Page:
Japanese household spending steady in December, but core spending down
Like yesterday’s BoJ consumption activity data, today’s MIC household expenditure survey suggested that spending momentum weakened towards the end of last year, with total household expenditure up just 0.1%M/M in December. Nevertheless, this still left total spending up 4.6%Q/Q in Q4, suggesting a strong contribution from household consumption to GDP growth last quarter. But while household spending was just above the pre-pandemic level in December, it remained roughly 6½% lower than the pre-consumption tax hike peak in September 2019. And in December, spending was strongest on non-core items – e.g. housing (26%M/M), transport (5.1%M/M) and education (16.0%M/M). Indeed, core spending fell for the second successive month in December, and by 1.0%M/M, nevertheless still leaving it almost 4% higher over the fourth quarter as a whole.
Wages decline on the back of weaker bonus payments and subdued regular wage growth
Today’s other data suggested that consumption will remain subdued for the time being too. Certainly, the latest labour earnings figures disappointed, with total wage growth unexpectedly declining 0.2%Y/Y, the first negative reading since February 2021. Admittedly, this reflected weak winter bonus payments, which were down 0.9%Y/Y despite the low base a year ago. But regular wage growth remained very subdued (0.2%Y/Y). So it was only thanks to a pickup in overtime earnings (4.8%Y/Y) that the overall decline wasn’t steeper. And we would expect overtime hours to have slipped back at the start of the year amid the surge in coronavirus cases and renewed restrictions. Given also the recent rise in inflation, real wages fell a much steeper 2.2%Y/Y in December, the most since May 2020 and the second-steepest decline for almost six years.
Economy watchers index declines at steepest pace since 2011
But perhaps most striking today was the latest economy watchers survey, which reported the largest monthly decline (-19.6pts) in the headline economic diffusion index since the 2011 Great East Japan quake and tsunami. Given the strength reported over recent months, this merely left the index at a five-month low (37.5), nevertheless a level consistent with contraction. While the weakness was broad based, the most sizeable declines related to household demand, with the respective diffusion index (DI) down 24pts to 34.5, with demand for retail, food and drink and services slumping amid tighter pandemic restrictions. But corporate-related demand also fell back, with the respective DI (43.8) at a four-month low. And while economy watchers signalled that they expected the economic recovery to resume in due course, they remained concerned about the latest pandemic wave and higher cost burdens.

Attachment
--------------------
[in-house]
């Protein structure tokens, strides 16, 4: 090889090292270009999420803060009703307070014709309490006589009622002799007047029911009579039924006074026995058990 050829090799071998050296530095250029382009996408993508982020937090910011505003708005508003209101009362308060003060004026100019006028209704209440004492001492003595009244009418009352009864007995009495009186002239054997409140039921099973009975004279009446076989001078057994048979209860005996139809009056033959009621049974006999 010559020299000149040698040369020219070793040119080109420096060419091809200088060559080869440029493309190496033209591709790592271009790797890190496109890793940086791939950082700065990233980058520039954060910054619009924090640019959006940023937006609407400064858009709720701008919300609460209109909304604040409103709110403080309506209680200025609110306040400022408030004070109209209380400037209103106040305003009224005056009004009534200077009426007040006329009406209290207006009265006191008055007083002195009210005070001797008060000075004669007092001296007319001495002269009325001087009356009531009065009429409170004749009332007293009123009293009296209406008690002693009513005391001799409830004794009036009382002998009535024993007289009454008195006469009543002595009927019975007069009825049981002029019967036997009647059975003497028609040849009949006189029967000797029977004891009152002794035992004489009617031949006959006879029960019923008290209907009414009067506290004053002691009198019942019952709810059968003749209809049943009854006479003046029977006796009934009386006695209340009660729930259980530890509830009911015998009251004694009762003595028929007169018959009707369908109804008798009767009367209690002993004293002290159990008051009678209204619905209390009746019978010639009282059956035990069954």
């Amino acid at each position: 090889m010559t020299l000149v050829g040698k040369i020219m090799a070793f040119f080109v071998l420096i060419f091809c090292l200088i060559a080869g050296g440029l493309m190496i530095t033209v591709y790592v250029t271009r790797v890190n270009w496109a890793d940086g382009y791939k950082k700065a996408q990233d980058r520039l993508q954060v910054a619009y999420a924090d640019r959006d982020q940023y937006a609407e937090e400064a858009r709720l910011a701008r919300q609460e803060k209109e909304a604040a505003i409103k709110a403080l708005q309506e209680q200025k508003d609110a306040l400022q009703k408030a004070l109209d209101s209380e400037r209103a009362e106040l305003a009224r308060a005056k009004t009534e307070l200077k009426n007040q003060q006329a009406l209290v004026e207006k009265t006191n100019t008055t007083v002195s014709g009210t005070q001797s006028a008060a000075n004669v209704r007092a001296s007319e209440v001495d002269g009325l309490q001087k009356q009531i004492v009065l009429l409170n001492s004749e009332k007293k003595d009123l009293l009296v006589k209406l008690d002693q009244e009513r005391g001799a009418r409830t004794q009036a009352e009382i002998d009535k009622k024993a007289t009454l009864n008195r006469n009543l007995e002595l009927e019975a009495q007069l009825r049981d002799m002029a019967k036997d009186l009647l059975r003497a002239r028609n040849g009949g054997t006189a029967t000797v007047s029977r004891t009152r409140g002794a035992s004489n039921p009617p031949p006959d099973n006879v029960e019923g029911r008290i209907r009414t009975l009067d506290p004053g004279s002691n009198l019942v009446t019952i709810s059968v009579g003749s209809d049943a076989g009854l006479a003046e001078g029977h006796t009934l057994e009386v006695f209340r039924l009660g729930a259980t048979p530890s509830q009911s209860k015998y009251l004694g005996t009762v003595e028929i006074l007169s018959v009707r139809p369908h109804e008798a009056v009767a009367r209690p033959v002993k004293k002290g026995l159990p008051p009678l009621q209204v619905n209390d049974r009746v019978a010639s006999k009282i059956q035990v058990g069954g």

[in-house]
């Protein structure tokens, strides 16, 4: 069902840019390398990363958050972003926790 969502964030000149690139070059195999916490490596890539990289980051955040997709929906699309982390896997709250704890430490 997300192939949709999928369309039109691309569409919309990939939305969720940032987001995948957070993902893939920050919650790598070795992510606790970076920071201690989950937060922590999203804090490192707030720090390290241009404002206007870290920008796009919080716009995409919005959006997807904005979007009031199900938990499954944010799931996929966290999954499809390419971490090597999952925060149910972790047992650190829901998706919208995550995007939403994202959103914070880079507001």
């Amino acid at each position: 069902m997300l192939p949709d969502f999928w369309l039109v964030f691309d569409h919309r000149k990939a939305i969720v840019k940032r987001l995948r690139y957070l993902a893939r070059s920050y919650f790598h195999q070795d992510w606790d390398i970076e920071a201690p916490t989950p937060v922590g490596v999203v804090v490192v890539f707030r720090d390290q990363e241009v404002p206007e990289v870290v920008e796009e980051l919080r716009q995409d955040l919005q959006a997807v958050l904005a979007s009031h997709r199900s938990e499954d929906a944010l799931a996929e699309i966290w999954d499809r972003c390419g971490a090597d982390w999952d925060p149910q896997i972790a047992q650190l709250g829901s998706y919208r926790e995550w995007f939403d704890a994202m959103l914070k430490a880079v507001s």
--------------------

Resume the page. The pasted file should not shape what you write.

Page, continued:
UK spending data provide mixed picture as real disposable incomes are steadily eroded
Today’s snapshots of spending at the start of the year in the UK were a mixed bag. At face value, the BRC’s retail sales survey looked strong, with the measure of total sales up 11.9%Y/Y with like-for-like sales up 8.1%Y/Y. But that figure was flattered by the weakness of sales during the lockdown a year earlier when non-essential stores were shut, as well as higher prices. While food sales were reportedly muted as opportunities for eating out increased, strength in nominal sales was reported in purchases of items for the home, including appliances, electronics and furniture – all categories currently experiencing high rates of inflation. Overall, therefore, we suspect that the official measure of retail sales in January will show that the 3.6%M/M drop in December was by no means fully reversed last month.
Indeed, Barclaycard reported that spending on its cards rose 7.4% in January compared to the same month of 2020 just ahead of the pandemic, representing the softest such rise in nine months. The slowdown partly reflected lower spending on fuel and public transport due to increased working from home, an effect likely to reverse in the current month. But spending on tourism and hospitality was also much weaker. And the ongoing significant erosion of real disposable incomes – due to higher inflation, taxes and interest rates – seems bound to weigh on discretionary spending over coming quarters.
US trade report to confirm record goods deficit
In the US, today will bring December’s full trade report, which will confirm a notable widening in the goods trade deficit to a record high, while services trade is likely to have been impacted by the latest pandemic wave. As such, the overall trade deficit was expected to have widened from $80.2bn to $83.0bn, a fresh series high. Meanwhile, the NFIB small business survey for January is expected to have edged slightly lower amid the latest pandemic wave to an eleven-month low and remaining well below the pre-pandemic level.